Uptown Bourgeois is an arts, news, and culture blog created by New York-based freelance writer Jefferey Spivey. UB explores universal themes through a black, queer lens. 

The Magazine That Wants More Voices For Black Women

It’s no secret that the magazine industry has been slow to embrace ethnic diversity, with few print publications targeting a diverse group of readers.  But thanks to Hannah, that’s all set to change.

Hannah is a biannual book that specifically features and targets black women at a time where Ebony and Essence are their only options.

“It’s about honoring black women in a way that isn’t done often,” said creative director and editor-in-chief Qimmah Saafir.  Saafir was inspired to push forward with Hannah after a “higher up in the industry basically told me no one gives a shit about black women.” This conversation combined with the current racial climate in America made it clear that now was the perfect time for a publication like Hannah.

Founder/editor-in-chief Qimmah Saafir

“There needs to be some love.  Revolutionary love.  I have to do this now.”

After a successfully funded Kickstarter campaign that generated both a dedicated fanbase and notable press coverage by the likes of Huffington Post, Saafir and her team are now focused on bringing Hannah to life.  Aiming for a Spring 2016 launch, the road ahead is one that will include follow up with collaborators, outreach from investors, an influx of communication, and everything that goes into establishing a new business.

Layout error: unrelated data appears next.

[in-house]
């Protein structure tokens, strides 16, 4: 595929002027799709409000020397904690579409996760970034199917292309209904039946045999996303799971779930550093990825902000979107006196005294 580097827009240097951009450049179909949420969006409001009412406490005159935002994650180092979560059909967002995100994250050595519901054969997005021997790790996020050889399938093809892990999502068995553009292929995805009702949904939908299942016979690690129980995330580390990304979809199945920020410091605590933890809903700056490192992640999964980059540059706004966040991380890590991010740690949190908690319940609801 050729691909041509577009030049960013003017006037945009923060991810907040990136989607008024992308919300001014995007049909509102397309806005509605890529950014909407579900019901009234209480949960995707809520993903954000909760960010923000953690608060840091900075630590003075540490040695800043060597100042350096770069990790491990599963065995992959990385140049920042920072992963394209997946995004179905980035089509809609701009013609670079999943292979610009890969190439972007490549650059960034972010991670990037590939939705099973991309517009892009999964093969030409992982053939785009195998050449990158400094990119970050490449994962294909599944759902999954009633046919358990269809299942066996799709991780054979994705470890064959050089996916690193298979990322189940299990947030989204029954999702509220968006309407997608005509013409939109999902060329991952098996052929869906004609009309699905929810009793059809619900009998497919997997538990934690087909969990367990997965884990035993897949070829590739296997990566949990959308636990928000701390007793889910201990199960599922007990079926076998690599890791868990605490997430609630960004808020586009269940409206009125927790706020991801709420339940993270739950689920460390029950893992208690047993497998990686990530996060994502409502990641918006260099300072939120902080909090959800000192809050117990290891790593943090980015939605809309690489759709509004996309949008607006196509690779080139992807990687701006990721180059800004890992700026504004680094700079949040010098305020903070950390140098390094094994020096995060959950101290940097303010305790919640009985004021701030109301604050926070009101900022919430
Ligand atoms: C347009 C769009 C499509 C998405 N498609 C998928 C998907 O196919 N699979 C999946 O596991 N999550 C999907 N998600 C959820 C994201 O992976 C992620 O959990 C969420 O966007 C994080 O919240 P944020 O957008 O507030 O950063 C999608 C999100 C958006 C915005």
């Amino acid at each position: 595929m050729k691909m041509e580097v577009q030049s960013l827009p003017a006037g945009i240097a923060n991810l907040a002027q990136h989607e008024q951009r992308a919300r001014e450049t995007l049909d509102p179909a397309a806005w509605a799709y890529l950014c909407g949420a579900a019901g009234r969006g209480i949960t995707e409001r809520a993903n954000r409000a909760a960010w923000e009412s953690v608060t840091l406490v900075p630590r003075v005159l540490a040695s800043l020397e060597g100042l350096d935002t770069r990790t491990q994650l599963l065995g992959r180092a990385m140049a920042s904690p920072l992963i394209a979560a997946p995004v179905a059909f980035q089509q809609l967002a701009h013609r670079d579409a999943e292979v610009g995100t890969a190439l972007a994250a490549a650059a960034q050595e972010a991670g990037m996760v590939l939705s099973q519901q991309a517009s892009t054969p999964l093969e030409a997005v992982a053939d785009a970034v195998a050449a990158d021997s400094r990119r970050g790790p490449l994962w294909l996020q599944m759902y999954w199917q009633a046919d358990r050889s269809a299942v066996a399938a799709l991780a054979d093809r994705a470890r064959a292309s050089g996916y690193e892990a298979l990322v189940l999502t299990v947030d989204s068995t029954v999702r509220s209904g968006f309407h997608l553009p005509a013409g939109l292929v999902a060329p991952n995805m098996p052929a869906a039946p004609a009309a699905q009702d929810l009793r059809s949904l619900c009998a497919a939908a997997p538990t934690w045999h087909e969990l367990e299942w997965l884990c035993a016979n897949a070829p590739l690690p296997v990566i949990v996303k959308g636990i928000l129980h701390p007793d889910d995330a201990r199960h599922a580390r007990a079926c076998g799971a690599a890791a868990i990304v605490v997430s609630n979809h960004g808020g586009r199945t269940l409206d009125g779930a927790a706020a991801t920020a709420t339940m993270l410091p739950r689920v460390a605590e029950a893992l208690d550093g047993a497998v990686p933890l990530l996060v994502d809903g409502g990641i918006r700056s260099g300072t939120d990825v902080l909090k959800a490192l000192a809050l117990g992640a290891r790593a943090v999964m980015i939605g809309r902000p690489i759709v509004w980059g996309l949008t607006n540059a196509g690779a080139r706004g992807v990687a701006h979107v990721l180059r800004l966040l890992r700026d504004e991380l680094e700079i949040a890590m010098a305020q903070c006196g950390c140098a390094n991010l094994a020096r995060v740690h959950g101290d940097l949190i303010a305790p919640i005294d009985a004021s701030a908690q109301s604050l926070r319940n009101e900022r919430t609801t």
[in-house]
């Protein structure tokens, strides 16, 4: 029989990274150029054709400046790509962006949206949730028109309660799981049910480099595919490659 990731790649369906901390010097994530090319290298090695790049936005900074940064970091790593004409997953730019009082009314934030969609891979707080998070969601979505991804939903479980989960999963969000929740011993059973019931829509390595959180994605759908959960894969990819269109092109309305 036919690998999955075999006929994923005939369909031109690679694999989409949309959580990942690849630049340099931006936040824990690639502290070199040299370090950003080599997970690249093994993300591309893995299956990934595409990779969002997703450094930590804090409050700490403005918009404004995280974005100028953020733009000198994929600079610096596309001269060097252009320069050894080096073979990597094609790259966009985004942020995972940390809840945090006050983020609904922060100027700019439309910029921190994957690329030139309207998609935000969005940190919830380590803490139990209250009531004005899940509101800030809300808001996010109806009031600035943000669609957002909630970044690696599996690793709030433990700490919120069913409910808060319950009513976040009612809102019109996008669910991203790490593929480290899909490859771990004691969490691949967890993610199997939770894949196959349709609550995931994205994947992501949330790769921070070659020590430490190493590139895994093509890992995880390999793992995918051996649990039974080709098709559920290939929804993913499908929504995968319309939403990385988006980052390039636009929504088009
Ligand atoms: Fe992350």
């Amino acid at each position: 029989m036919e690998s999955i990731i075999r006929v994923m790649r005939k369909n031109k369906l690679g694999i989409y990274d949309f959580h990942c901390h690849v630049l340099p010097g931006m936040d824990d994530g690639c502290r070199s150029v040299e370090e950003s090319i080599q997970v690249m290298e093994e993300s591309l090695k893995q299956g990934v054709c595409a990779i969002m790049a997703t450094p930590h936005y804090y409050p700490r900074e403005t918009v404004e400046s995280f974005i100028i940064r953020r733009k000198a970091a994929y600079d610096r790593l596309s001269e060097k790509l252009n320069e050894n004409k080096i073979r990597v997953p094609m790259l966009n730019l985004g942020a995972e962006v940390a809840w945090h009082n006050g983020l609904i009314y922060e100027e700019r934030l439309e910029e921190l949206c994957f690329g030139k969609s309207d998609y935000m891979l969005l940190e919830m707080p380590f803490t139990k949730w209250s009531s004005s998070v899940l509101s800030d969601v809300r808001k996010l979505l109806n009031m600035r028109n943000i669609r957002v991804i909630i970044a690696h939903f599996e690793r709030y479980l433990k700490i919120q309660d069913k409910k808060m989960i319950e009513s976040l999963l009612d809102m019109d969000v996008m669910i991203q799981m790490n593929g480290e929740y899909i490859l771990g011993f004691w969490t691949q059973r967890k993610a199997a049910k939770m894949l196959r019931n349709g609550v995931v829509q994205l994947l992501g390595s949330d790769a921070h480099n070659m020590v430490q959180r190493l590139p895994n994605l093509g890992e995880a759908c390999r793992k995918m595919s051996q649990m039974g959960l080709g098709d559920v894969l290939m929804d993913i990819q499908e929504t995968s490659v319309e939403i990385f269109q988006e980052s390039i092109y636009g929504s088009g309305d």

“I didn’t foresee the groundswell of support,” Saafir said.  For her, Hannah was a personal project.  “It was a selfish project.  I wanted to have a magazine I would enjoy.  It’s really fulfilling to see that people connect with it.”

Despite the growing fanbase, Saafir wants to keep the magazine’s voice and mission pure.  If a major publishing house comes knocking, they might be surprised at the answer.

“I’ve seen what happens when magazines get bought out by huge corporations.  Big money gets a say in content and how things are done.  The connection with the reader gets lost.”

Saafir’s main concern is staying true to what Hannah is about.  “Hannah is for the people.  For the love of the people we’re featuring in the magazine.  There’s a genuine love and reverence for the subject.”  She also hopes that Hannah can serve as a “catalyst for other diverse publications”.

Once the first issue launches, the magazine will be available for purchase online.  And there’s even the possibility of picking up a copy in local boutiques throughout the country.  In the meantime, stay tuned at hannahmag.com for content previews and updates. 

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